Apple is reported to be in talks with record companies in a bid to ease out download restrictions on music from iTunes store. Currently when a user purchases a song, he is able to download it only once to his device. If Apple has its way, iTunes users will be able to download the songs that they have purchased multiple times and across multiple devices that they may own. This will relieve users from the mundane task of syncing music albums across different devices.
Apple has already made headways in its talks with Universal Music Group, Sony Music Entertainment, Warner Music Group and EMI Group, however a final announcement would be made by the mid of the year.
In order to support the new model, Apple would build a cloud based music storage service, that will store the albums for each user. Apple plans to accommodate this service at its $1 billion data center that it has just built in North Carolina. The cloud based storage will additionally allow users free and reliable music storage that could be readily backed up in case the Macbook or iPod gets stolen. According to Bloomberg report:
A deal [between Apple and music companies] would provide iTunes customers with a permanent backup of music purchases if the originals are damaged or lost, said the people. The service also would allow downloads to iPad, iPod and iPhone devices linked to the same iTunes account, they said. The move would be a step closer to universal access to content centrally stored on the Internet.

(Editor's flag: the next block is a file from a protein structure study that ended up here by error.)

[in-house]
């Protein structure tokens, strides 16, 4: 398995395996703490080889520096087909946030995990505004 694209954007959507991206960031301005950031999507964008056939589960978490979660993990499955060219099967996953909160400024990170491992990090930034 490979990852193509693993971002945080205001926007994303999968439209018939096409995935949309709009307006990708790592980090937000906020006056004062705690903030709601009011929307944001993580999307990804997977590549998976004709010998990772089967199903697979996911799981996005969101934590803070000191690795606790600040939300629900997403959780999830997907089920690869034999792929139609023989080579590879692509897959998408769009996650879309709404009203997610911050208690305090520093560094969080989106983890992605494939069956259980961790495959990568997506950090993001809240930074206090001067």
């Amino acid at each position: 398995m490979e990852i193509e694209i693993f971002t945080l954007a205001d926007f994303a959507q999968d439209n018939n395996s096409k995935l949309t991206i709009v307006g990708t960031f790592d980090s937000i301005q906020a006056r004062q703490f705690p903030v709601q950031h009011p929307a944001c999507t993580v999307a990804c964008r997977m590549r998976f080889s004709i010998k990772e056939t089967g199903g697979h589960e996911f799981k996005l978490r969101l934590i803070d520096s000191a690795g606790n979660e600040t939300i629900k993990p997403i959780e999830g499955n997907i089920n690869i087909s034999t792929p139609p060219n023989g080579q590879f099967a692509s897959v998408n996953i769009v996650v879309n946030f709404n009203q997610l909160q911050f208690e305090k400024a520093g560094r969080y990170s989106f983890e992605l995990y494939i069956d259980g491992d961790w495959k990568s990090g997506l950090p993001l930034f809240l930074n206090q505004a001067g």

The growing popularity of services like Spotify, that offer unlimited music streaming in return for monthly subscriptions, has seriously challenged iTunes domination over the music streaming/download market. With the new service Apple would be able to replicate the unlimited download, hassle free music storage, any time music access features that the subscription based model offers.
However, even with the new service it would be an uphill battle for both Apple and the music companies to convince users to purchase each and every song, instead of opting for a subscription based consumption model.